“All of a sudden, people are looking for directions, reading restaurant reviews, and checking the latest news headlines right on their mobile phones.”
Check your mailbox! The Fall 2008 issue of the Search Marketing Standard is out now or subscribe today to dive into the featured topic of Mobile Marketing.
As a contributing columnist for Search Marketing Standard, who covers usability topics for the search engine marketing industry, it’s always exciting to get my copies in the mail. A perk of being a contributor is that I get complimentary magazines to give away. My husband hands them out in the IT department for the company where he works, showing off his wife of course.
The Spring issue has arrived and seeing the words “Spring 2008″ on a day where we’re expecting snow is sweet. For this issue, I was assigned a topic that required me to download software to explore because I’m not comfortable writing about topics that I haven’t played with. My topic was Flash usability. It was the most difficult article I’ve written to date (poor Andrey, my patient Editor!) It’s called “Is it Time to Reconsider Flash?”. If you get your magazine copy and read the article, please let me know what you think.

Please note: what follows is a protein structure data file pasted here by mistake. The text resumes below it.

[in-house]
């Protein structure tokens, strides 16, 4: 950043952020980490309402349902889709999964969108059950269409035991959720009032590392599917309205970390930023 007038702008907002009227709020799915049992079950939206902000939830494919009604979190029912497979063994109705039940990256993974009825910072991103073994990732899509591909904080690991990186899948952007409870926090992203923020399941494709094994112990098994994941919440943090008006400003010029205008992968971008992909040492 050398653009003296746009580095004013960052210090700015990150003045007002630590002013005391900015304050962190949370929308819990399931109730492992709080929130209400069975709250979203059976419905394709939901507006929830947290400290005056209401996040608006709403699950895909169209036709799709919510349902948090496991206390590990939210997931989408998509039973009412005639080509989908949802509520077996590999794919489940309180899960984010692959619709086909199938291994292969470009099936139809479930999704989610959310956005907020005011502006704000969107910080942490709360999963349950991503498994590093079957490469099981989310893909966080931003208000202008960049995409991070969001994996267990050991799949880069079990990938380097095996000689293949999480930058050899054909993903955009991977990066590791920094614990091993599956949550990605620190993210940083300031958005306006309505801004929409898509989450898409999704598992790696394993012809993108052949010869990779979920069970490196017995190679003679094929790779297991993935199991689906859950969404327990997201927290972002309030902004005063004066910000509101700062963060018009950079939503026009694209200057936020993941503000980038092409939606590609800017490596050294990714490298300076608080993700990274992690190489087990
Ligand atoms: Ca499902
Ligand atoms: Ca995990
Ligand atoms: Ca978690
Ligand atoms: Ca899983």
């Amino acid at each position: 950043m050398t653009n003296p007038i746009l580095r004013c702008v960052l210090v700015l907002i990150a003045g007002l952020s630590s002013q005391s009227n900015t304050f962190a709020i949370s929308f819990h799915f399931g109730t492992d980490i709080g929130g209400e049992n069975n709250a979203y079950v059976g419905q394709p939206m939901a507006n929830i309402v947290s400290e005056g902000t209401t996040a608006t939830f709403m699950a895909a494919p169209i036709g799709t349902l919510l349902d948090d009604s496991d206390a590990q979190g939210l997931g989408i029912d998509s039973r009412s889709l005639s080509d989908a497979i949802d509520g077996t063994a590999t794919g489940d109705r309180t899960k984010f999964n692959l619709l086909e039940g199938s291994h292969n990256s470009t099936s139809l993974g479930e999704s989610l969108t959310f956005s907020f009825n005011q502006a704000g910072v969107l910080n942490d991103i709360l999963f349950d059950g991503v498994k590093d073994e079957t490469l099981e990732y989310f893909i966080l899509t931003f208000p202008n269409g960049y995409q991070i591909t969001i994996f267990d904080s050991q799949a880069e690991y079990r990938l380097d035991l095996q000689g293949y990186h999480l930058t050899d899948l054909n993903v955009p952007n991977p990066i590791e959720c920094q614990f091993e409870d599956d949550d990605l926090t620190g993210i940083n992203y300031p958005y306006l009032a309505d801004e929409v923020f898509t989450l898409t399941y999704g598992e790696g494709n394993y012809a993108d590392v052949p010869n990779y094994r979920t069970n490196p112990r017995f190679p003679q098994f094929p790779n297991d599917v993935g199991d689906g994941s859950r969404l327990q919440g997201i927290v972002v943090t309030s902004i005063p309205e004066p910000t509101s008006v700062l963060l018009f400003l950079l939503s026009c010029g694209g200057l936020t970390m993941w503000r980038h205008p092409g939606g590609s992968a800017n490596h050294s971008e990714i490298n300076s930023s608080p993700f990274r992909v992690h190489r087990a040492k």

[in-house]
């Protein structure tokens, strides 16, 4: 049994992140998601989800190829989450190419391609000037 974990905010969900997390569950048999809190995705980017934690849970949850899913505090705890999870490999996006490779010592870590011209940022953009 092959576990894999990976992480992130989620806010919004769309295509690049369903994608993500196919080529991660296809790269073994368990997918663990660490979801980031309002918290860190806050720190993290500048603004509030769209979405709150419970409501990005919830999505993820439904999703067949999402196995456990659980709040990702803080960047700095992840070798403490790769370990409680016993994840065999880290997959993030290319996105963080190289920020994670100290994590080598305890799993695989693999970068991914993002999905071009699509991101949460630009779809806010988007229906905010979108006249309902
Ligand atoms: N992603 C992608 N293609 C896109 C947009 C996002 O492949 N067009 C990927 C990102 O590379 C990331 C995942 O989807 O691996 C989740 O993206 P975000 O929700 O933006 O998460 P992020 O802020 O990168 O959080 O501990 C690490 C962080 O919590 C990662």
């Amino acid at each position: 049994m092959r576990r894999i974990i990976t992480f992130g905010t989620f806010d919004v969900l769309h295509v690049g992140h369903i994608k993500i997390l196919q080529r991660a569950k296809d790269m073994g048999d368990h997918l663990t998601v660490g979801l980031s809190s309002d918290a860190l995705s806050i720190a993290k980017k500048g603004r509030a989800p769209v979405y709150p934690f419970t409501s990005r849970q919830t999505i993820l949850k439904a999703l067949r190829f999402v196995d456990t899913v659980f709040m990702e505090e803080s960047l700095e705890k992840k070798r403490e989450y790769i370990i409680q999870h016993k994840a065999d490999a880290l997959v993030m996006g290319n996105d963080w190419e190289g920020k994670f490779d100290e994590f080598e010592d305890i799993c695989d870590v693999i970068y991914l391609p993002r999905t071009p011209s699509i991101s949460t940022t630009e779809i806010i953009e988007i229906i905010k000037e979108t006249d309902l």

Other articles include an interview with Cameron Olthuis on social media marketing. He’s the handsome Founder and CEO of Factive Media. Industry Analysis is juiced up with 4 interesting articles covering social media, search engines, and privacy issues. Eric Ward has a piece called “Linking Analysis: Making Sense of the Mess”. One of my favorite writers, Gord Hotchkiss, wrote “How We Shortlist Our Buying Decisions through Search”.
The Featured Authors section is a regular section where SMS introduces two or more of its contributors. This issue I’m featured and I’m in great company along with Grant Crowell of Grantastic Designs. Grant wrote the feature article called “Add Video Search Optimization to Your Playlist”.
This issue is not only informational, it’s inspiring and educational. Going into its third year, Search Marketing Standard is the pride of the industry. Free copies are available at most search engine marketing conferences and to make sure you get your’s, SMS subscription fees are very reasonable.